One of the nice accommodations at the school is that there is electricity in their room.  It makes it much easier to study at night when there is a light! 

Not to be out done by the light, the kitchen is the next favorite stopping spot. As we all know having a full tummy helps one to learn. 

The learning for this trip begins!

Friday, November 2, 2012

"Pay it Forward" is launched!

The "Pay it Forward" plan has begun. My students have received money to pay travel expense to go to the Bio-Medical class. When they finally get a paying job they will "Pay it Forward" to the next students. I believe it's the first student loans in Haiti, sponsored by a few generous people. If you would like to be a part of the VERY FIRST "Pay it Forward" plan, please let me know. We could really use your help. Going to school in Haiti is a challenge all its own. Paying for it is an impossible task without people like you who are willing to give them a hand up. They are committed, will you commit to add to the "Pay it Forward" plan?

Tuesday, October 16, 2012

Happy Hand Washing Day!

My homemade organic soap
Our skin is covered with foreign material, mostly bacteria and dirt and not many people I know like being dirty! Therefore we use soap, not only to clean our skin but also to disinfect our surroundings and keep those ugly creepy crawly bacteria at bay. Soap has two main components, oils either from animals or vegetables and an alkaline solution that enables the process of soponification. It’s also easy and fun to make plus it’s 100% environmentally friendly. By using soap and water, hand-to-hand contact that can spread mild conditions, such as the common cold, but also more severe or life-threatening diseases can keep us all healthier. 

In the United States the combination of the flu and pneumonia, in fact, is the seventh leading cause of death. In Haiti, the act of finding water is often just the first problem to keeping clean. The second problem is that a bar of soap costs 12 gourdes or 28 cents. Now that may not seem like much to you, but think of this, most Haitians live on less than $2 a day, that’s 14% of their daily wages. That’s like paying almost $9 for a bar of soap! For $9 Haitian women that I teach can make 30 bars of soap! In addition, they don’t have to use valuable resources to cook the soap. It’s a total chemical process that happens with two ingredients and some water in any pan they happen to have. 

Please join me by clicking on the “Donate” button to buy the two ingredients they will be using to make soap, Not only will everyone around be cleaner and healthier… the women will be able to sell the soap to help pay for the food their families will eat.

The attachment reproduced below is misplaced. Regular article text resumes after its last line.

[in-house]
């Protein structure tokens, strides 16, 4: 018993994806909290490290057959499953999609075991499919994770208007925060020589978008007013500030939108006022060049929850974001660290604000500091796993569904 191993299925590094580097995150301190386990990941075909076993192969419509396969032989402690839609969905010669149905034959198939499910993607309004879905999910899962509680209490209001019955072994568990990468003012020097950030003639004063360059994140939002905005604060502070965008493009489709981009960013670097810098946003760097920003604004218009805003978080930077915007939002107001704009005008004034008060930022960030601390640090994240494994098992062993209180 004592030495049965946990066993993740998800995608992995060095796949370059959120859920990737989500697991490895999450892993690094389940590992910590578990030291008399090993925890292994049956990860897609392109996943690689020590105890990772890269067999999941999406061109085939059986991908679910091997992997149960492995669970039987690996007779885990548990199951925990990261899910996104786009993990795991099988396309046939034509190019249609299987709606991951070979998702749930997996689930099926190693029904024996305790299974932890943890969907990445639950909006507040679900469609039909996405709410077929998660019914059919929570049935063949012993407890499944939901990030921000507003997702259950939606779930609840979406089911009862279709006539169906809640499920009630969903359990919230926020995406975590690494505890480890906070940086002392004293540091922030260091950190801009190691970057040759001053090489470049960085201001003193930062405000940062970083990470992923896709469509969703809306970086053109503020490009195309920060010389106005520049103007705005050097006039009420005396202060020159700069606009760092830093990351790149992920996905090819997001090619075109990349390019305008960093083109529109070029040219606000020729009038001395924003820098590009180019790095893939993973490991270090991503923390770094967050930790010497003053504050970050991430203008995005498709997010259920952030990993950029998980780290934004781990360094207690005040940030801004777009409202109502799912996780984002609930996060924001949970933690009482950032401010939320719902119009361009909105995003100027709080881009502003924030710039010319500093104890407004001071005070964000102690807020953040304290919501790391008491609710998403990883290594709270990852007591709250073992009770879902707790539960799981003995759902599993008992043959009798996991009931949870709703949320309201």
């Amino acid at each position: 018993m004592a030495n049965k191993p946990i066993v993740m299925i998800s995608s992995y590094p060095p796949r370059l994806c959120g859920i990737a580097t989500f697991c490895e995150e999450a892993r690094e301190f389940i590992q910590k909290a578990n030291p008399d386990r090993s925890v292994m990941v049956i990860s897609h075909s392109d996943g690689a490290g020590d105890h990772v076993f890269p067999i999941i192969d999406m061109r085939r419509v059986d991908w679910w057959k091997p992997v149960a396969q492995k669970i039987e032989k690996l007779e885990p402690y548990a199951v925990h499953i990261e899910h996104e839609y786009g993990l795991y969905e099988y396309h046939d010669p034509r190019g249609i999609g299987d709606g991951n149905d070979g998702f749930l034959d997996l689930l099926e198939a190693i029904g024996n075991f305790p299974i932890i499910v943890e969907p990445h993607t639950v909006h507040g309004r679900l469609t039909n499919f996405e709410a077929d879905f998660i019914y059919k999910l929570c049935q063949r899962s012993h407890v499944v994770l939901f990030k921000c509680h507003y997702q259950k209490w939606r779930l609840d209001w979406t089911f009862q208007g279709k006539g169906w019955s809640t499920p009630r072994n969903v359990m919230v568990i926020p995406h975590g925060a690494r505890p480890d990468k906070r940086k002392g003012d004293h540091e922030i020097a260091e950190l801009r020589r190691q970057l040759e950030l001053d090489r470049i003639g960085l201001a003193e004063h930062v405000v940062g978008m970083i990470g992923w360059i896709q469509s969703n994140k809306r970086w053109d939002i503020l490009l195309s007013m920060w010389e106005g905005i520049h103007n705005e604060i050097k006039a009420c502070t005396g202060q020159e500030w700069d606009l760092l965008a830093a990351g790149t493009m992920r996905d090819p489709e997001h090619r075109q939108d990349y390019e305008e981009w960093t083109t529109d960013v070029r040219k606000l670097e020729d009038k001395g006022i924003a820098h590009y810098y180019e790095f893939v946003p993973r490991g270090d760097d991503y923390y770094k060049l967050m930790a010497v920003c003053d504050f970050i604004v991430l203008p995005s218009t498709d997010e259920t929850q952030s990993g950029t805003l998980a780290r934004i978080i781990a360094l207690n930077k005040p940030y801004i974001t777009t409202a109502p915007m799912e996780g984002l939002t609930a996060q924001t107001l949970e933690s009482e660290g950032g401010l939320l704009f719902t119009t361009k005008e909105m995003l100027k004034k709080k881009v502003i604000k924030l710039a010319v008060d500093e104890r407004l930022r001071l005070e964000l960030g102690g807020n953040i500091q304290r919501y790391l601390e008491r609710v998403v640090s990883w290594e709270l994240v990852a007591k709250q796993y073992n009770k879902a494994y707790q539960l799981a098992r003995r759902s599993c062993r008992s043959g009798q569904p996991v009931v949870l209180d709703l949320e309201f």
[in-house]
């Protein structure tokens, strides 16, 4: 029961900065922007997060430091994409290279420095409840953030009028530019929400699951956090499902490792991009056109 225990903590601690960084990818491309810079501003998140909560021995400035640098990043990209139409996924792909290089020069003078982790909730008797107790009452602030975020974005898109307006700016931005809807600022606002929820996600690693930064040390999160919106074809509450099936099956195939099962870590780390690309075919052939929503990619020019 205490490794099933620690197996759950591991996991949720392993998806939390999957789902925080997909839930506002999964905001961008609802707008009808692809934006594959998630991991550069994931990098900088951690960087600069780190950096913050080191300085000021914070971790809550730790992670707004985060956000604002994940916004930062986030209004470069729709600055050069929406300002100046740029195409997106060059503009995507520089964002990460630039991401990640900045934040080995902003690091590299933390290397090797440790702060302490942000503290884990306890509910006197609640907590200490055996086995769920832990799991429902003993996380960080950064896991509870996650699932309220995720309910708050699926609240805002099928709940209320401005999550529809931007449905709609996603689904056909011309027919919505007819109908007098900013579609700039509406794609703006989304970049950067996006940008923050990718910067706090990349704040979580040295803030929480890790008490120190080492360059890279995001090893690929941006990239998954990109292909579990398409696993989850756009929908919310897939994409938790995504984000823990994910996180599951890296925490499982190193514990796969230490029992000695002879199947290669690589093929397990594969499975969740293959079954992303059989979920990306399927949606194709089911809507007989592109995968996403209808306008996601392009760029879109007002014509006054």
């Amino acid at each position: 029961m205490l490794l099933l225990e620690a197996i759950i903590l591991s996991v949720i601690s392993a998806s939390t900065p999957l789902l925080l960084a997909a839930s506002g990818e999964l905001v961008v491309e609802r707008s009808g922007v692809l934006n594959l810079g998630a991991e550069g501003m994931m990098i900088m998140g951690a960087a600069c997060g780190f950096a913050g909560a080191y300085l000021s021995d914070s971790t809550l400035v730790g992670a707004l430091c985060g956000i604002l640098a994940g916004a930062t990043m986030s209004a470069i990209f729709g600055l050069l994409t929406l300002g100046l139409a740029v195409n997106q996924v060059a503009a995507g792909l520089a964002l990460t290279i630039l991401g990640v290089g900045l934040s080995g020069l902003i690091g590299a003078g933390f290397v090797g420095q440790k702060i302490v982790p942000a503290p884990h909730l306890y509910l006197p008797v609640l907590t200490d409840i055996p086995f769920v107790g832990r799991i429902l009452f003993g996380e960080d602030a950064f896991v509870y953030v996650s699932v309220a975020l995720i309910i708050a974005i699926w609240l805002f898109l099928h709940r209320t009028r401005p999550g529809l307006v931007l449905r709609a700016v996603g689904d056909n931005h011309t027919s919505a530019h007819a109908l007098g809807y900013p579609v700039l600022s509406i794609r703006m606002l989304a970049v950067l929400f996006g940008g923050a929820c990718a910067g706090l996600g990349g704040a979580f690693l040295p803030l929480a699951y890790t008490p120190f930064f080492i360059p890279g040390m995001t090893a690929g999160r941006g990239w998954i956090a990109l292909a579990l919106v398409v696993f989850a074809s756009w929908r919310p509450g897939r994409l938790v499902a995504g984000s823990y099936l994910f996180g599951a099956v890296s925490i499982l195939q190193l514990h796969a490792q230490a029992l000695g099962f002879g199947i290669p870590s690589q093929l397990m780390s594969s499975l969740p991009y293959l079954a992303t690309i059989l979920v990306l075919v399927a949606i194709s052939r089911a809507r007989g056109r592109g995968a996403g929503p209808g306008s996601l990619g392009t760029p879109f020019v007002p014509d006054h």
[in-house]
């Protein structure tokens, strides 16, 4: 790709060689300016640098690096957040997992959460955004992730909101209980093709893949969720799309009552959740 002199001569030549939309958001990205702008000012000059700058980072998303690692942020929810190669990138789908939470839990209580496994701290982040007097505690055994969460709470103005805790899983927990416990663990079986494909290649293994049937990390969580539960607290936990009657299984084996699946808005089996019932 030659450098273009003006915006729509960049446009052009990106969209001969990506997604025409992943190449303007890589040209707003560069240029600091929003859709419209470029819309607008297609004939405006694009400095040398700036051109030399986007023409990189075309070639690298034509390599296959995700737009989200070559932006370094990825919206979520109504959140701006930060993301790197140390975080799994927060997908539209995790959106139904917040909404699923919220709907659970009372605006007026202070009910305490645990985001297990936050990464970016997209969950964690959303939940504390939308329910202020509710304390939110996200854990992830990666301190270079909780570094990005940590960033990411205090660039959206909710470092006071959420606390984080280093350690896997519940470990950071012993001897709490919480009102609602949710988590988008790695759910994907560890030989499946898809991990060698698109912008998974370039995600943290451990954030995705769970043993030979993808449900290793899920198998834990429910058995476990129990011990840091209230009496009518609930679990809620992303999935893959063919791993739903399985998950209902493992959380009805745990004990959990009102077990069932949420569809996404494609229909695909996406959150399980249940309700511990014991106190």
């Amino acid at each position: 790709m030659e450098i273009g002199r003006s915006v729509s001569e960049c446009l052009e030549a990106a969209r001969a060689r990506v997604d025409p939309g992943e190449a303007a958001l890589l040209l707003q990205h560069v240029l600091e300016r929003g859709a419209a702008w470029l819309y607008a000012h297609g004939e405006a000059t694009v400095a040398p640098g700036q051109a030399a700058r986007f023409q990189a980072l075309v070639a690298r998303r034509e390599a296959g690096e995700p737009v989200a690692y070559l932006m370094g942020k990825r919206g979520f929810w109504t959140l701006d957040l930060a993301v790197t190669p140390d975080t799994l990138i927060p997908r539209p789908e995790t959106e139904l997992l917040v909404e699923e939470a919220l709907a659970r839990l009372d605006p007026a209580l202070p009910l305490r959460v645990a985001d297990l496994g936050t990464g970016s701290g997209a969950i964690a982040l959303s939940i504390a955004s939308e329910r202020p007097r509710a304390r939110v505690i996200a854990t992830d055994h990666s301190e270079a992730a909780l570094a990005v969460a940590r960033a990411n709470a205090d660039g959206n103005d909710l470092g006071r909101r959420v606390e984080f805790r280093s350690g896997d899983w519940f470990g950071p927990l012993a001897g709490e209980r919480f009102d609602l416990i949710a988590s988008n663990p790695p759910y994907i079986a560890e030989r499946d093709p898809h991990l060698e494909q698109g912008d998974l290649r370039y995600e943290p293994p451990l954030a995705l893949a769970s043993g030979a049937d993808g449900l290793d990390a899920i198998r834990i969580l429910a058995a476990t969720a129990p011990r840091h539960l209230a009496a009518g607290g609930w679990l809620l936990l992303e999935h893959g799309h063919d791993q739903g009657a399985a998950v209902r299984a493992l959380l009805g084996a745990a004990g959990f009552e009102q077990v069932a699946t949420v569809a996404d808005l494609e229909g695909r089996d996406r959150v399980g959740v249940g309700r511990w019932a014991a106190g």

Happy Hand Washing Day!
Cholera bacteria
Areas affected by cholera in Haiti

Wednesday, September 12, 2012


The week of learning about bio-medical equipment begins by learning about blood pressure meters.  To be able to fix a piece of equipment one must know how it works.  Mackenzy, Elie, Jhonny and Jivenson are pleased to become professional sphygmomanometer technicians.  They reported yesterday that they took a test and successfully passed with flying colors!  Of course I had no doubt they would.  The improvement of the world begins with the empowerment of the individuals!

Tuesday, August 28, 2012

Future Bio-medical equipment technicians

I would like to announce the acceptance of four of the future leaders of Haiti into the Rotary Bio-medical equipment technician program. The students each received a full scholarship for a two year program where they will learn how to install and repair medical equipment. The Rotary Tech program has also committed to accepting more of my students in 2013 when the next class begins. I would like to congratulate Elie Francois, Mackenzy Désir, Jivenson Joseph and Jhonny Lindor for their commitment to furthering their education, learning English and helping their country. If you would like to help pay for their transportation by bus to the city about 60 miles from where they live, (not included in the scholarship) please let me know. I am one proud mom and teacher!




Tuesday, July 10, 2012

Laurent Lamothe

Thursday, May 17, 2012

Beautiful Haiti

Stéphanie Balmir Villedrouin, the Haitian Minister of Tourism, has set out to change the image of Haiti.  In support of her efforts I would like to add my own pictures for your viewing pleasure.  I am confined to a 36 acre plot of land on the outskirts of Port au Prince.  Here are some of the beautiful sights within a 10 minute walk. Just think of what you could see on a couple hour walk through the countryside.